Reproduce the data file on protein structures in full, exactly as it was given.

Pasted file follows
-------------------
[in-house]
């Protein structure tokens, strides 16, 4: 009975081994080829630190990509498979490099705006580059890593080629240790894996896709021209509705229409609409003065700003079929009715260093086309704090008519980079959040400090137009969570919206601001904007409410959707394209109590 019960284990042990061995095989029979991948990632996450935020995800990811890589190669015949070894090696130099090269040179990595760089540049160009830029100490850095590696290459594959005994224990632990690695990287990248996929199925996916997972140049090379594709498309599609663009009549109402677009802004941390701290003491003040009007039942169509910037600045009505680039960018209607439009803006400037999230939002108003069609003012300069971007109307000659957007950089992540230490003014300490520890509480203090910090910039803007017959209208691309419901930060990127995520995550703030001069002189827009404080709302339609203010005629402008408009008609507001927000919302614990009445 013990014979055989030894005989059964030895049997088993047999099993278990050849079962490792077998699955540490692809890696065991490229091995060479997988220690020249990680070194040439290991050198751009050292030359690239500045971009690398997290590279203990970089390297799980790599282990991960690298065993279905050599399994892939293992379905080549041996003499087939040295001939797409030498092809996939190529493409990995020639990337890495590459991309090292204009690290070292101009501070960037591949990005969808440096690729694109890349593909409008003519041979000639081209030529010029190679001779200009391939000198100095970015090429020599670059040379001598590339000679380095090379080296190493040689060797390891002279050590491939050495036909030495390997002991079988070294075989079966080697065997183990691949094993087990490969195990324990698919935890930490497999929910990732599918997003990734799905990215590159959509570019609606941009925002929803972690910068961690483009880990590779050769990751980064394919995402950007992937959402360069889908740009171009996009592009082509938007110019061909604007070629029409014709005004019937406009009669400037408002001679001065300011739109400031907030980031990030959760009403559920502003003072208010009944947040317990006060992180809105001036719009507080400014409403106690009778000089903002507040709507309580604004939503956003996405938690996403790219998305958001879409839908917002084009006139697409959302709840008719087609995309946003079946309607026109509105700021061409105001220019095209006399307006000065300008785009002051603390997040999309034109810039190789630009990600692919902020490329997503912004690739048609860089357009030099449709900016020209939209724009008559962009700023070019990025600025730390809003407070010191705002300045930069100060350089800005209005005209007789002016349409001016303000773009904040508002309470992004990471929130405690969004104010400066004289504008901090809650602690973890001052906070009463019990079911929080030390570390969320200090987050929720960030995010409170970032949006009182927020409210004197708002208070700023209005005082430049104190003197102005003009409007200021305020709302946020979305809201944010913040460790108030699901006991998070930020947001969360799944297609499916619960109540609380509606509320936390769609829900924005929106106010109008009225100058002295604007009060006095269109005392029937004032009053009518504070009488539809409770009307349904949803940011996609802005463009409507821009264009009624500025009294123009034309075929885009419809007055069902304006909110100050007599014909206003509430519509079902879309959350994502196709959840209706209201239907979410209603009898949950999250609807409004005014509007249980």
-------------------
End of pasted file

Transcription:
[in-house]
């Protein structure tokens, strides 16, 4: 009975081994080829630190990509498979490099705006580059890593080629240790894996896709021209509705229409609409003065700003079929009715260093086309704090008519980079959040400090137009969570919206601001904007409410959707394209109590 019960284990042990061995095989029979991948990632996450935020995800990811890589190669015949070894090696130099090269040179990595760089540049160009830029100490850095590696290459594959005994224990632990690695990287990248996929199925996916997972140049090379594709498309599609663009009549109402677009802004941390701290003491003040009007039942169509910037600045009505680039960018209607439009803006400037999230939002108003069609003012300069971007109307000659957007950089992540230490003014300490520890509480203090910090910039803007017959209208691309419901930060990127995520995550703030001069002189827009404080709302339609203010005629402008408009008609507001927000919302614990009445 013990014979055989030894005989059964030895049997088993047999099993278990050849079962490792077998699955540490692809890696065991490229091995060479997988220690020249990680070194040439290991050198751009050292030359690239500045971009690398997290590279203990970089390297799980790599282990991960690298065993279905050599399994892939293992379905080549041996003499087939040295001939797409030498092809996939190529493409990995020639990337890495590459991309090292204009690290070292101009501070960037591949990005969808440096690729694109890349593909409008003519041979000639081209030529010029190679001779200009391939000198100095970015090429020599670059040379001598590339000679380095090379080296190493040689060797390891002279050590491939050495036909030495390997002991079988070294075989079966080697065997183990691949094993087990490969195990324990698919935890930490497999929910990732599918997003990734799905990215590159959509570019609606941009925002929803972690910068961690483009880990590779050769990751980064394919995402950007992937959402360069889908740009171009996009592009082509938007110019061909604007070629029409014709005004019937406009009669400037408002001679001065300011739109400031907030980031990030959760009403559920502003003072208010009944947040317990006060992180809105001036719009507080400014409403106690009778000089903002507040709507309580604004939503956003996405938690996403790219998305958001879409839908917002084009006139697409959302709840008719087609995309946003079946309607026109509105700021061409105001220019095209006399307006000065300008785009002051603390997040999309034109810039190789630009990600692919902020490329997503912004690739048609860089357009030099449709900016020209939209724009008559962009700023070019990025600025730390809003407070010191705002300045930069100060350089800005209005005209007789002016349409001016303000773009904040508002309470992004990471929130405690969004104010400066004289504008901090809650602690973890001052906070009463019990079911929080030390570390969320200090987050929720960030995010409170970032949006009182927020409210004197708002208070700023209005005082430049104190003197102005003009409007200021305020709302946020979305809201944010913040460790108030699901006991998070930020947001969360799944297609499916619960109540609380509606509320936390769609829900924005929106106010109008009225100058002295604007009060006095269109005392029937004032009053009518504070009488539809409770009307349904949803940011996609802005463009409507821009264009009624500025009294123009034309075929885009419809007055069902304006909110100050007599014909206003509430519509079902879309959350994502196709959840209706209201239907979410209603009898949950999250609807409004005014509007249980």